Sustainability is complex, more a journey than a destination. Global warming has been part of the narrative for a long time but in recent years the effects have perhaps been more dramatic than ever before.
The timing of Cop26 will hopefully highlight the need for immediate action as alarmingly the building and construction industry is responsible for 38% of global CO2 emissions. In fact our industry is the most toxic of all.
Whilst our personal lifestyle choices can and should matter, our business and development decisions will have the biggest impact. Regulation is catching up and as it is likely that carbon emissions and efficiency will form legislation in the next couple of years, it is crucial that businesses and developers stay ahead of the curve in order to attract investment and end users.
What can interior design companies do to meet sustainability goals?
At the conceptual stage of any project, it is important to think about how the process could be made more sustainable. For example, when we work with architects at the start of a new build, we will examine the energy efficiency of materials used, in order to demonstrate compliance with the relevant BREEAM criteria. As we progress through the design process, we look at each element and ask questions such as; are the materials being sourced locally? Are they both sustainable and recyclable?
We always aim to reduce, re-use and recycle whenever possible and thereby minimise waste. For each element of the design we specify, we will always research and identify the sustainable alternative.
From communication and sharing information, to shifting cultural ideas of beauty and design, the entire sector must adapt. We must build awareness of how technologies, materials, supply chain, whole lifecycle of projects and products can affect the environment and society as a whole. The goal is to ensure these effects are considered throughout the design process and beyond.
Paying attention to how and where you’re buying from, speaking to artisans and developing relationships with them is essential. Buying things that are perhaps more expensive now but will stand the test of time and designing with a timelessness is key. We look for heirloom pieces made with craft and love by highly skilled people.
How can we educate our clients and encourage them to choose sustainable options?
It is sadly often the case that clients have little or no interest in sustainability but as increasingly we are able to demonstrate that by embracing sustainability, there will be no compromise on aesthetic or function, this sentiment is shifting. We pride ourselves on creating beautiful, luxury interiors that protect the planet.
In a recently completed project in Hampstead by using sustainable paints throughout, we protected over 70 trees and offset several tonnes of carbon through adopting the company’s procurement processes. Items include much of the clients’ existing furniture in addition to new, crafted pieces that include a kitchen table made from recycled scrap wood. The space is incredibly luxurious and unless someone specifically asked, they would not be aware that it was sustainable.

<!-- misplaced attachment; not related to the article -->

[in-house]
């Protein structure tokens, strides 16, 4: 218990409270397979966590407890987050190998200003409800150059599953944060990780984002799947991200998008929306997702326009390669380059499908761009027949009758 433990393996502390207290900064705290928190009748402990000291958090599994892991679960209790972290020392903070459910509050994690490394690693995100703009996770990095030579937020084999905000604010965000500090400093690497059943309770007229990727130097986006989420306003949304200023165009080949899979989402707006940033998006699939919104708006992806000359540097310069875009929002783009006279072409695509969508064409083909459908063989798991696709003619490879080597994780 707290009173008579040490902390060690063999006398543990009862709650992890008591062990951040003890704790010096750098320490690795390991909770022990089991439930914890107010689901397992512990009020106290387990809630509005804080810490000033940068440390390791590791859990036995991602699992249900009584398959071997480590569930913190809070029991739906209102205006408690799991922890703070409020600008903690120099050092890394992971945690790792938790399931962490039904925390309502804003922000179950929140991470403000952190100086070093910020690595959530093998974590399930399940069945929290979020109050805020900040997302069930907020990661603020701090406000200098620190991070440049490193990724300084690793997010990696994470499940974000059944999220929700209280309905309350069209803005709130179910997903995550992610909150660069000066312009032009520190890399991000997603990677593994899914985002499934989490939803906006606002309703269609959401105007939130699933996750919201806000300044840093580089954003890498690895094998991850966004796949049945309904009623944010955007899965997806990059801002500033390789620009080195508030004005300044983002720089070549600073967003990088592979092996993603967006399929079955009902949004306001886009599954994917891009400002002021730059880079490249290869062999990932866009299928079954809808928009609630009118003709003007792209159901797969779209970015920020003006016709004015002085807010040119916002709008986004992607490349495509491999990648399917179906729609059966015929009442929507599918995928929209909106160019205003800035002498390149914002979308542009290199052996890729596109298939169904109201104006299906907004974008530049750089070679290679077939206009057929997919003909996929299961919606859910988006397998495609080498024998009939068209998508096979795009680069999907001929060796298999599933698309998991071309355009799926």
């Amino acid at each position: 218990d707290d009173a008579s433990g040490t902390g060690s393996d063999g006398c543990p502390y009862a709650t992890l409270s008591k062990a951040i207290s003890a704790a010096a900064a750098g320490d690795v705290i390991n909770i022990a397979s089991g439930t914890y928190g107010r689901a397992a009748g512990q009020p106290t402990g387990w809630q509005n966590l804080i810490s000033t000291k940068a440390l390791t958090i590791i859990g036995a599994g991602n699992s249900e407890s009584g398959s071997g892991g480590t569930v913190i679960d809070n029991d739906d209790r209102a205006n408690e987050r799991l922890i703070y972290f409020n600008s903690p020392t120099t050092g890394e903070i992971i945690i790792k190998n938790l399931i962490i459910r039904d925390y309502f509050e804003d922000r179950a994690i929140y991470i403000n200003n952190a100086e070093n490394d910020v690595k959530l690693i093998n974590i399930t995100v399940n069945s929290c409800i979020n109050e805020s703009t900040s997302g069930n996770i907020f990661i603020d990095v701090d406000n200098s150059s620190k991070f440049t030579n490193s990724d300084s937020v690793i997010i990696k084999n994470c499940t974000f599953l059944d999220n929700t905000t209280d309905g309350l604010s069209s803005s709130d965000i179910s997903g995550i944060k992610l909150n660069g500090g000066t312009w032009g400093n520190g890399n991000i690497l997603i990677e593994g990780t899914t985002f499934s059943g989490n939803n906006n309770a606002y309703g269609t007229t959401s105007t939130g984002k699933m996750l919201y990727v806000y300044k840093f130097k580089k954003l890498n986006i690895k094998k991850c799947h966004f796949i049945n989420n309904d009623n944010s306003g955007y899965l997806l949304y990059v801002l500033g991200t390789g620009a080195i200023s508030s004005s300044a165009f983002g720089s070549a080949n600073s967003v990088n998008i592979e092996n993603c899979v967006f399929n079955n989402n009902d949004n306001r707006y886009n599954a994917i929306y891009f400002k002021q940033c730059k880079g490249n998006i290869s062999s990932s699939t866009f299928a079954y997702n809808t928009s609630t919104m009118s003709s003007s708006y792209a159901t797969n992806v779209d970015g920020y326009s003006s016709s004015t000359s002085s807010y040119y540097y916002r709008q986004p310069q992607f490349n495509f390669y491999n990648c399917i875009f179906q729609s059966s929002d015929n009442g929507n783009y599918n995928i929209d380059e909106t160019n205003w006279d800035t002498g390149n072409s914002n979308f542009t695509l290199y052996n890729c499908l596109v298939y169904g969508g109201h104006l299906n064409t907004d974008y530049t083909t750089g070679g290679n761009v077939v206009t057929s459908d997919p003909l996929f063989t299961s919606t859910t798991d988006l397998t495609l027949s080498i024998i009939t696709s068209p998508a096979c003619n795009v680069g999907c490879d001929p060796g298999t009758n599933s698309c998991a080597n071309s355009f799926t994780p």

Such a big part of the problem is the volume of materials we throw out. For example, sometimes we come across immaculate kitchens which the client will ask us to remove purely for style choices. Wherever possible, we will always try to encourage clients to look at ways of re-using and repurposing.
As an example, we worked on a refurbishment project where we transformed an old office/study room into a multi-level home school room as well as a nursery. The easier option would certainly have been to strip everything out and start again but neither we, or the client wanted to do that. Even when items do need to be disguarded, rather than just throwing out and sending to landfill, we must ask the questions…can we donate it to charity, resell or recycle, and more often than not, the answer is yes!
Sustainability has always been a priority, so when I built my own home ten years ago, I incorporated features such as outside electric car sockets and installed a system whereby recycled rain-water flushes the toilets and supplies the irrigation system. I also repurposed much of the furniture and materials from my old office space into redecorating various rooms in my family home and always opt for sustainably sourced natural wood and stone on surfaces.
In order to have real impact, it is the industry that must change
I am of the firm belief that in order to have real impact, it is the industry that must change as increasingly younger purchasers and tenants are keen to understand about the sustainable nature of their environment. They want to feel they are playing a part in making the necessary changes that will ultimately save our planet.
If you can educate an industry then it can and must filter out globally. We can all start by making changes in our own homes and lives which will then have a tangible influence on a much wider scale.
We need to get away from the ‘buy-use-trash’ model. You start somewhere….and who knows where it will end up.
Main image credit: Leon Chew/Interiors: Philip Vile